The Fundamentals of Our Democracy Are Strong
'The issue of economics is not something I've understood as well as I should. I've got Greenspan's book." ---John McCain
Well thank goodness he hasn’t read it. As Dubya’s MBA has proven, a little knowledge can be a dangerous thing, and McCain has not yet attained even that level.
Nonetheless, in a society where the public yearns to have a few aspects of their lives protected in some manner from the vicissitudes of the marketplace (things like their retirement and their healthcare), the McCain platform and the McCain record is one of advocating that market forces be unleashed in the manner of a mad and rabid dog to render their magic and transform our society in ways unimaginable to those not suffering from acid-induced nightmares.
After all, the fundamentals of our economy are strong (it's that damned bastard Chris Cox's fault; if only he'd done his job instead of running things the way we asked him too).
I too love the marketplace and its magic. I also love to drink fine Belgian ales, but I know when I’ve had enough.
And I don’t mind calling a cab to get the drunk home, and if necessary, I suppose we may have to pay for his cab ride, lest the drunk do greater damage by getting behind the wheel; but, I’ll be damned if I’m going to pick up his entire bar tab and clean up his vomit, without at least some hope of getting a return on my investment.
Everyone knows Congress will pass a bill; what choice do they have? Apparently, August Bebel was wrong when he said “anti-Semitism is the socialism of fools.” The "socialism of fools" clearly comes in other flavors.
Everyone knows the bill eventually passed can be more punitive than Wall Street would like, because it’s not like they can just pick up their ball and go home. Likewise, Congress can put in the bill whatever safeguards it can muster--what’s Dubya going to do? Veto it?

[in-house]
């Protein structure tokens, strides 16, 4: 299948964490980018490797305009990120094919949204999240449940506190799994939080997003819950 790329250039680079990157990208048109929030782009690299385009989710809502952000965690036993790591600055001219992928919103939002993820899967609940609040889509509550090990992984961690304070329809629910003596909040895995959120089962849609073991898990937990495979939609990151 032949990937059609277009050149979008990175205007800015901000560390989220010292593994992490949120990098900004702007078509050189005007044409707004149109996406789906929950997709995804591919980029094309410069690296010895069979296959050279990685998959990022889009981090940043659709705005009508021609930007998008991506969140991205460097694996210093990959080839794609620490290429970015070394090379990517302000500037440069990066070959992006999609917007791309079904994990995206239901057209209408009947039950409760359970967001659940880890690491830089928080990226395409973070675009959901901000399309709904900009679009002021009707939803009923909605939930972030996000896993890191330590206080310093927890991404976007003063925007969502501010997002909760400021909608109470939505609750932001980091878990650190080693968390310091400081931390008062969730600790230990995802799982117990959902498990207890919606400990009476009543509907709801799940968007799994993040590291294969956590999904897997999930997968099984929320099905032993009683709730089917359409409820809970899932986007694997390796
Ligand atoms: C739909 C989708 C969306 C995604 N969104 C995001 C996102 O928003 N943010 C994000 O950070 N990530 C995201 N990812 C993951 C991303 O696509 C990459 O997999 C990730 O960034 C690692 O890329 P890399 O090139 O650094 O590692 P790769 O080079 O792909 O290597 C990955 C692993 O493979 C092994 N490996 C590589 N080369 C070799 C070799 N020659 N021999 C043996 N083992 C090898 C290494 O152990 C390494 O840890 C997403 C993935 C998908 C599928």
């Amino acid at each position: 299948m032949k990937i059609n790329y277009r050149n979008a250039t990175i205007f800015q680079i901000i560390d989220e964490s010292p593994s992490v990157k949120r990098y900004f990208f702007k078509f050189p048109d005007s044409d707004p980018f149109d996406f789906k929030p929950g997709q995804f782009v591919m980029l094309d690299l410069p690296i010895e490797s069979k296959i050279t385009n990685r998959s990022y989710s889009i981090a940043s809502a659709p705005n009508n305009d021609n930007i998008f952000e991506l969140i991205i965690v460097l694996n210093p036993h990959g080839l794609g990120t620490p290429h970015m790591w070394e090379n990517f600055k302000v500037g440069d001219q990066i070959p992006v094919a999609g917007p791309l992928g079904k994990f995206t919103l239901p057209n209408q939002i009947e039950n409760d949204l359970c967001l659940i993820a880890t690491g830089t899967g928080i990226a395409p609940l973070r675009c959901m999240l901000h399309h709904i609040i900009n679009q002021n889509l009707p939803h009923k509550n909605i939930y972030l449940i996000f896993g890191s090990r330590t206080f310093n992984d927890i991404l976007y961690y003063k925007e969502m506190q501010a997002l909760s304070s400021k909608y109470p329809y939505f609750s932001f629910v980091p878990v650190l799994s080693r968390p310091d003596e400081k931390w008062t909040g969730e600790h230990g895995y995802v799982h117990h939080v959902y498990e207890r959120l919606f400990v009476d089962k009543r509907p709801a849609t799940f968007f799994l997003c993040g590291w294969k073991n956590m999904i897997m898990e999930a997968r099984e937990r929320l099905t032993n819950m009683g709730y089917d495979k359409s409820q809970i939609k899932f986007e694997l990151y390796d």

And the ideologues of the right and left are clearly correct in all their withering critiques; but, in the end, what of it? We will get a better bill, and we should get a better bill, one more accountable, more fiscally sound and more willing to replicate some of the indignities the marketplace from time to time visits upon the over-adventurous and under-cautious. Perhaps some token rachmonis on the victims of our economic rollercoaster ride might be in order as well. But, in the end, the whole process does bear some slight resemblance to putting lipstick upon a pig.
It is a crisis, and it is nice that Obama reached out to McCain in private for a little bipartisanship, although it was perhaps a bit less inspiring that McCain responded by making his counter-proposal for national cooperation by way of a public ultimatum, the purity of McCain's intentions thereby untainted by the sleazy and corrupt backroom tactic of private cooperation.
Ultimately though, both candidates will sign onto the deal, because the risk of not doing so will outweigh its benefits. And, ultimately, the bill which passes will look pretty much the same as it would have, with or without the candidates' active participation.
As such, it might be helpful to remember that, as much as this is a crisis, it is not the moral equivalent of war. The bill before Congress is a stopgap to dampen down the impact of an economic meltdown, but we have not suffered another September 11th. In fact, the immiment passage of the bill has already accomplished its goals, calming the markets.
Politics does not need to stop. Politics needs to start. We can work together to apply the ace bandage, but even more, we need to have a loud and contentious debate on where we go from here, and how the hell we got here in the first place.
We don’t need to have this debate right this second--Friday night will do nicely.
Unlike our economy, the fundamentals of our democracy are strong. But, like our once strong economy, the Republican Party appears intent on undermining those fundamentals as well.
In using a national crisis as a means of avoiding debate, McCain is almost channelling Rudy Giuliani's attempt to declare martial law and extend his term in office in the aftermath of September 11th (my guess is that Rudy was in on the strategy session where this abomidable idea was concocted). The implicit subtext is that democracy is a nice indulgence when times are good, but when the going gets tough, it is a luxury real men can't afford.
After Sarah Palin was chosen, I truly believed that there was nothing John McCain could do that would more clearly prove his unfitness for the White House.
If he fails to show for the debate on Friday night, he will have proven me wrong.
The unnecessary ginning up of hysteria over whether Congress will enact a bill whose passage is near-inevtable is pure politics divorced from any concerns over content or principles.
In a national security emergency, a President must be able to manage the neat trick of remaining cool while acting decisively. In a sneak preview of his presidency, John McCain has shown himself but a walking shadow, a poor player who struts and frets his hour upon the stage, his words full of sound and fury, signifying nothing.
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